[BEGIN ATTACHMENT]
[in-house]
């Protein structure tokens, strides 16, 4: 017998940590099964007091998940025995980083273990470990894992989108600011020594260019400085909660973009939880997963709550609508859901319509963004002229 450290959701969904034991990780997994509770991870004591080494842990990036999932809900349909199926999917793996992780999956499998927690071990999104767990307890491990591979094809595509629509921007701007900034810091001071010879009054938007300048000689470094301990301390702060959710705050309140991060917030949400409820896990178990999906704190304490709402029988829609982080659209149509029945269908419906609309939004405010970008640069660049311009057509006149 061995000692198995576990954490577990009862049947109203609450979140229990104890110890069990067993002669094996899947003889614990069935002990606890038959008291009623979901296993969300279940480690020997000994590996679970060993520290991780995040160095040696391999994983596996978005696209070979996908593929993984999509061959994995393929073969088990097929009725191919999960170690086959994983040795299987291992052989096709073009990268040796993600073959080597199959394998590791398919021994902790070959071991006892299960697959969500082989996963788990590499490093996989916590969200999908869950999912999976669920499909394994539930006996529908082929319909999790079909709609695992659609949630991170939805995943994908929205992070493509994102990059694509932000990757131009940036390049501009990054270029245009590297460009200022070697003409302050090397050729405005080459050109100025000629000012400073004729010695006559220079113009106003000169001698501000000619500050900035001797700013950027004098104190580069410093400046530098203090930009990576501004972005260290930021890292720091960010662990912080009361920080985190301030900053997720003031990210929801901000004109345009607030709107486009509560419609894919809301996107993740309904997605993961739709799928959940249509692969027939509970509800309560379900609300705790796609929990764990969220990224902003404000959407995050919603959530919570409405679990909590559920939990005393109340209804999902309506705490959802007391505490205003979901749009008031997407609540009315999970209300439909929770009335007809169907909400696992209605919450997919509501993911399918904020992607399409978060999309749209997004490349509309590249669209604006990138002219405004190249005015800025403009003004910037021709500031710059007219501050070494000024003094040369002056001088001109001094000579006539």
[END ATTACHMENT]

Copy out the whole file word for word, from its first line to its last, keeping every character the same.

[in-house]
């Protein structure tokens, strides 16, 4: 017998940590099964007091998940025995980083273990470990894992989108600011020594260019400085909660973009939880997963709550609508859901319509963004002229 450290959701969904034991990780997994509770991870004591080494842990990036999932809900349909199926999917793996992780999956499998927690071990999104767990307890491990591979094809595509629509921007701007900034810091001071010879009054938007300048000689470094301990301390702060959710705050309140991060917030949400409820896990178990999906704190304490709402029988829609982080659209149509029945269908419906609309939004405010970008640069660049311009057509006149 061995000692198995576990954490577990009862049947109203609450979140229990104890110890069990067993002669094996899947003889614990069935002990606890038959008291009623979901296993969300279940480690020997000994590996679970060993520290991780995040160095040696391999994983596996978005696209070979996908593929993984999509061959994995393929073969088990097929009725191919999960170690086959994983040795299987291992052989096709073009990268040796993600073959080597199959394998590791398919021994902790070959071991006892299960697959969500082989996963788990590499490093996989916590969200999908869950999912999976669920499909394994539930006996529908082929319909999790079909709609695992659609949630991170939805995943994908929205992070493509994102990059694509932000990757131009940036390049501009990054270029245009590297460009200022070697003409302050090397050729405005080459050109100025000629000012400073004729010695006559220079113009106003000169001698501000000619500050900035001797700013950027004098104190580069410093400046530098203090930009990576501004972005260290930021890292720091960010662990912080009361920080985190301030900053997720003031990210929801901000004109345009607030709107486009509560419609894919809301996107993740309904997605993961739709799928959940249509692969027939509970509800309560379900609300705790796609929990764990969220990224902003404000959407995050919603959530919570409405679990909590559920939990005393109340209804999902309506705490959802007391505490205003979901749009008031997407609540009315999970209300439909929770009335007809169907909400696992209605919450997919509501993911399918904020992607399409978060999309749209997004490349509309590249669209604006990138002219405004190249005015800025403009003004910037021709500031710059007219501050070494000024003094040369002056001088001109001094000579006539």